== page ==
woman in garden

Start a Garden and Harvest the Health Benefits


Mckenzie Ellis

There is nothing more enjoyable than having the opportunity to taste all the mouth-watering treats you’ve harvested from your own garden. Whether it’s straight off the vine or included in your favorite recipe, nothing compares to the fresh, juicy flavors of garden-grown vegetables.

Why Grow Your Own?

As a cook, nurturing your own vegetables is the perfect way to seize control over your ingredients. Spring and summer are planting season, do-it-yourself projects can save money, and you don't have to be a gourmet eater to recognize the advantages of using local and seasonal ingredients. You will always have fresh, tasty, nutritious food on hand. You will know that your food has not been sprayed with chemicals. Your diet may improve now that you have healthier options at your fingertips. Flavors will taste better, brighter.

I love hearing that more and more families are growing their own food, whether veggies in a backyard garden or just potted windowsill herbs that kids can help tend. Either way, I am down with the yard-to-table trend and have rounded up some fantastic recipes on my blog to help you use up the most popular homegrown vegetables in delicious—and kid-friendly—ways. You will be surprised at how satisfying it can be to grow even just one tomato plant in a container.

Studies have shown that gardening has all sorts of health benefits, from boosting your mood and improving your diet, to helping you stay fit and trim.

How is tending a garden beneficial for your overall health?

Gardening is good for your overall health in many ways. First of all, it is a form of physical activity that contributes to your overall physical fitness levels. Secondly, it can boost mood-enhancing hormones. Studies show that gardening can increase the release of serotonin, which has an anti-depressant effect, while decreasing the levels of the stress hormone cortisol. Thirdly, it can increase your exposure to health-promoting vitamin D levels we obtain from the sun. And fourthly, studies show that when you garden, you increase your consumption of healthy fruits and vegetables.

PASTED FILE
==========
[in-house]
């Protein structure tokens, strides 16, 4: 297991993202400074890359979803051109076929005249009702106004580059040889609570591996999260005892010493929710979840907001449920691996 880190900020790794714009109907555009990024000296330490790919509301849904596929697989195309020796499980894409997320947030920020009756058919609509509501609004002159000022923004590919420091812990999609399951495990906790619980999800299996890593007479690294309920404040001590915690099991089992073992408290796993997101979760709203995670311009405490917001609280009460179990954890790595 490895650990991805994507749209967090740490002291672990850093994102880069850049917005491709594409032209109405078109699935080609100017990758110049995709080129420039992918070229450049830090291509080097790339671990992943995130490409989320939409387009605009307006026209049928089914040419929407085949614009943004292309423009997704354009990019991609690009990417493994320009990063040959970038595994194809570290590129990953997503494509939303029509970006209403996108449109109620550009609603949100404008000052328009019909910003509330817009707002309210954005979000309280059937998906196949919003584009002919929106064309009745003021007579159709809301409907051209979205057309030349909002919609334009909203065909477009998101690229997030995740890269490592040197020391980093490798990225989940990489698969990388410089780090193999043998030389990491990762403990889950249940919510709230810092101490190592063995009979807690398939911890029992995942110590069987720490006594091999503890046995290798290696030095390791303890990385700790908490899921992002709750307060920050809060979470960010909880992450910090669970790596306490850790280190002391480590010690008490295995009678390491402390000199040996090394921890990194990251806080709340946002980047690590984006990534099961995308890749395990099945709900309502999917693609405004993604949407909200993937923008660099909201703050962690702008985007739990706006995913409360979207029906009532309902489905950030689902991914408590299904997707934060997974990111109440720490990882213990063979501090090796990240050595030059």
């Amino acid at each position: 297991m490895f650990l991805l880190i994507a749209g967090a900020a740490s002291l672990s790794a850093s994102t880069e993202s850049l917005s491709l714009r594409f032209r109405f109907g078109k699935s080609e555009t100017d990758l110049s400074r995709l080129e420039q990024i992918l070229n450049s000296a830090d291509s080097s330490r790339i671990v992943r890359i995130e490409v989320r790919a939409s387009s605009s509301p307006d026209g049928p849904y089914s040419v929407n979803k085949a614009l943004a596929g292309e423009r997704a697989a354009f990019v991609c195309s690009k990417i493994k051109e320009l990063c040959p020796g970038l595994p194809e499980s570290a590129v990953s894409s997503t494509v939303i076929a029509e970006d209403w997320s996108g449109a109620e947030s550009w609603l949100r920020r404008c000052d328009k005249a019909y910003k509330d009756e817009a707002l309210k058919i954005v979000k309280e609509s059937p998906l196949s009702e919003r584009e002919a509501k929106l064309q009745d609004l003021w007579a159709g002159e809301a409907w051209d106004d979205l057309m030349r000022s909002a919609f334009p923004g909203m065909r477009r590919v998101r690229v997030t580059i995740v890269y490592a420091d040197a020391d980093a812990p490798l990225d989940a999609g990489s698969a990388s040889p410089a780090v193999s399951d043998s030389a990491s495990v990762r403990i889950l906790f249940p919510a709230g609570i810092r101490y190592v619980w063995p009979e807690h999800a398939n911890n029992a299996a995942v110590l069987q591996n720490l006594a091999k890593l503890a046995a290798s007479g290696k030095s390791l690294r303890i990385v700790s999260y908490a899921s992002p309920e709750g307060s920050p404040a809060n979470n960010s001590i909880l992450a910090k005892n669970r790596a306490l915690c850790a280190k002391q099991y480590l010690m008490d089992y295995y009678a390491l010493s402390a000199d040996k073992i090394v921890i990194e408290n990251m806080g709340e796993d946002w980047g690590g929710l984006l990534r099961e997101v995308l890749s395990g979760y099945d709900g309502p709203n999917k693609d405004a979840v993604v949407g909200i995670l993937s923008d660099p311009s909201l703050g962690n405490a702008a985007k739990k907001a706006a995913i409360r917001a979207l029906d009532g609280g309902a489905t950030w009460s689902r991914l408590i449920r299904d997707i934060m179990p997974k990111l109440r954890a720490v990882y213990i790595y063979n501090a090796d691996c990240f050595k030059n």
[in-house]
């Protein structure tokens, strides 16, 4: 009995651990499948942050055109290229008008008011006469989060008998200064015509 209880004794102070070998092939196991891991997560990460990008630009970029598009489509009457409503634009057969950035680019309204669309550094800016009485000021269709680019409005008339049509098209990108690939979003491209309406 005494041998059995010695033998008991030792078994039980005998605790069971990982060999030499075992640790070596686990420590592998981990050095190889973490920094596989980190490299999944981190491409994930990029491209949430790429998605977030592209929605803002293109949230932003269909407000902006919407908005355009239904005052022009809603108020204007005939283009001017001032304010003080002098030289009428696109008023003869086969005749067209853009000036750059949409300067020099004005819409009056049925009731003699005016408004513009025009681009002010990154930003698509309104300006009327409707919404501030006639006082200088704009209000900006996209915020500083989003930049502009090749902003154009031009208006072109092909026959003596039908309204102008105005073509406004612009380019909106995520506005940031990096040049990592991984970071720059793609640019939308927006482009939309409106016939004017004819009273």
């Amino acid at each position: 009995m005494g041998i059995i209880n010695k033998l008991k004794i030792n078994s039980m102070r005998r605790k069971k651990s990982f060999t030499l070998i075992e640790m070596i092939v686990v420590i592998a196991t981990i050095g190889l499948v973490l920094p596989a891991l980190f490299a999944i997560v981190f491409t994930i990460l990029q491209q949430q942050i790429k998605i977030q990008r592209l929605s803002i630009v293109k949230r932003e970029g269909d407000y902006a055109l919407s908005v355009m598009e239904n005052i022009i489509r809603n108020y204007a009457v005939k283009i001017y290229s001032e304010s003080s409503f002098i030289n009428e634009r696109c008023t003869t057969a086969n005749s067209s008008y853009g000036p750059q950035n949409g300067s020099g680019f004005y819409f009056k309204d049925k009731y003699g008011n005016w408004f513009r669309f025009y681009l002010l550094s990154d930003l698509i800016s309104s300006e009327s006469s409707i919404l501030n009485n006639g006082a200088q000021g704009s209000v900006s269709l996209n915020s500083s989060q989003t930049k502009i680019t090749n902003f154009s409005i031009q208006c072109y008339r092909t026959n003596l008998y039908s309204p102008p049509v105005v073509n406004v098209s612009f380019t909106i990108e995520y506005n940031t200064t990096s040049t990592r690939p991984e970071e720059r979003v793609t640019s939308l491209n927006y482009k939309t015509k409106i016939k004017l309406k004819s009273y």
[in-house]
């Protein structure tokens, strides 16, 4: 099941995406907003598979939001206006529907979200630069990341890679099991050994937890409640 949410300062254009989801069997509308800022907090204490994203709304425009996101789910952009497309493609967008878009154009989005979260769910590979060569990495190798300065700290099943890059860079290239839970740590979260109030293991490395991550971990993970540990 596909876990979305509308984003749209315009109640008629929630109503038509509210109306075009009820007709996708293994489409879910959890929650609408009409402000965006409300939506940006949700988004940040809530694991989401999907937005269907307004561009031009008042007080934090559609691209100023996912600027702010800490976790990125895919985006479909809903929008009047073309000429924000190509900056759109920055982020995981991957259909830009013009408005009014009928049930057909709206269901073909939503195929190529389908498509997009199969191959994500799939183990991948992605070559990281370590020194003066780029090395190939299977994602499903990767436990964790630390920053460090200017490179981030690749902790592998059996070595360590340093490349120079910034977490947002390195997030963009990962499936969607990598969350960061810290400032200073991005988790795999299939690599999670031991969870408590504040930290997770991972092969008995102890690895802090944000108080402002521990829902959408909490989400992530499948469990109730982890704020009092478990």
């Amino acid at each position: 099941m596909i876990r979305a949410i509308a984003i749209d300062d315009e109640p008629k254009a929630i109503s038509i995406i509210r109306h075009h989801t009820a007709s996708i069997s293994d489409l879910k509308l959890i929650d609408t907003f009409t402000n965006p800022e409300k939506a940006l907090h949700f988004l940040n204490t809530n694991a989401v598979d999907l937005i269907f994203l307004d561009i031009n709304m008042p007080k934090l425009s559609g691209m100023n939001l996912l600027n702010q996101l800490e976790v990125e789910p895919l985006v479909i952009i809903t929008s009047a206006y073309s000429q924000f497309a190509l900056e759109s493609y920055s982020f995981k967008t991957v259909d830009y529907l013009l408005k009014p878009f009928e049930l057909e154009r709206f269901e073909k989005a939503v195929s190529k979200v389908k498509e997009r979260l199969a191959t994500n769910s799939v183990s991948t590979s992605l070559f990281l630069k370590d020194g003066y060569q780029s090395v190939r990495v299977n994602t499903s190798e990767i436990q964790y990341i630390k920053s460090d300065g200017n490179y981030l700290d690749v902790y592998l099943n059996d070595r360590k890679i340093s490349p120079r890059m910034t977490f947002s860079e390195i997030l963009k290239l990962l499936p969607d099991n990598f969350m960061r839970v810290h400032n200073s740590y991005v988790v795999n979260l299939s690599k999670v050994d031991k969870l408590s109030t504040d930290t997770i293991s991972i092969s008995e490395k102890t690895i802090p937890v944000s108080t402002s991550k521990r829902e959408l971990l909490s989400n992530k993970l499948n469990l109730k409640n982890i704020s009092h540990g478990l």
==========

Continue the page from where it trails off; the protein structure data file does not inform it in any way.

What are some of the benefits in terms of a low salt diet?

Most fresh fruits and vegetables contain very little sodium which translates into an “all you can eat buffet” when on a low salt diet. Plant foods are rich in fiber and nutrients for a relatively small sodium level, meaning you can feel satisfied with much less salt! Incorporating fresh vegetables and fruits into recipes provides a balanced healthy fulfilling dish. You do need to be cautious about frozen vegetables as they can sometimes contain sodium for preservation.

Fruits & Vegetables that have “Low Sodium”

Fruits and vegetables that contain 140mg or less sodium per 30 grams or 2 tablespoons.

  • Artichoke
  • Bell Pepper 
  • Broccoli
  • Carrot
  • Celery
  • Radish
  • Sweet Potato

Fruits & Vegetables that have “Very Low Sodium”

Fruits and vegetables that contain 35mg or less sodium per 30 grams or 2 tablespoons.

  • Apricots, Dried
  • Brussels Sprouts
  • Cabbage, Green
  • Cabbage, Green
  • Cabbage, Red
  • Cantaloupe
  • Cauliflower
  • Cauliflower, Green
  • Chickpeas
  • Chili Peppers, Hot
  • Collard Greens
  • Endive
  • Figs, Dried
  • Grapes
  • Lentils
  • Lettuce, Iceberg
  • Lettuce, Leaf
  • Lima Beans
  • Honeydew
  • Mushrooms
  • Okra
  • Onion
  • Onion, Green
  • Papaya
  • Parsley
  • Peas, Split
  • Pigeon Peas
  • Pineapple
  • Pink Beans
  • Pinto Beans
  • Prickly Pear
  • Raisins, Seedless
  • Rhubarb
  • Rutabagas
  • Snap Beans, Yellow
  • Spaghetti Squash
  • Tofu
  • Tomato
  • Small White Beans
  • White Beans
  • Winged Beans

Fruits & Vegetables that are “Sodium Free”

Fruits and vegetables that contain less than 5mg sodium per 30 grams or 2 tablespoons.

·      Apple

·      Apricot

·      Asparagus

·      Avocado

·      Banana

·      Green Beans

·      Blackberries

·      Blueberries

·      Carambola

·      Cherries, Sweet

·      Corn

·      Cucumber

·      Currants, Dried

·      Dates

·      Eggplant

·      Endive, Belgian

·      Figs

·      Garlic

·      Gooseberries

·      Grapefruit

·      Guava

·      Kiwifruit

·      Lemon

·      Lettuce, Romaine

·      Lime

·      Mango

·      Nectarine

·      Orange

·      Peach

·      Pear

·      Pepper, Le Rouge Royale

·      Plums

·      Plums, Dried

·      Potato

·      Pummelo

·      Raspberries

·      Squash, Crookneck

·      Squash, Summer

·      Strawberries

·      Tangerine

·      Watermelon

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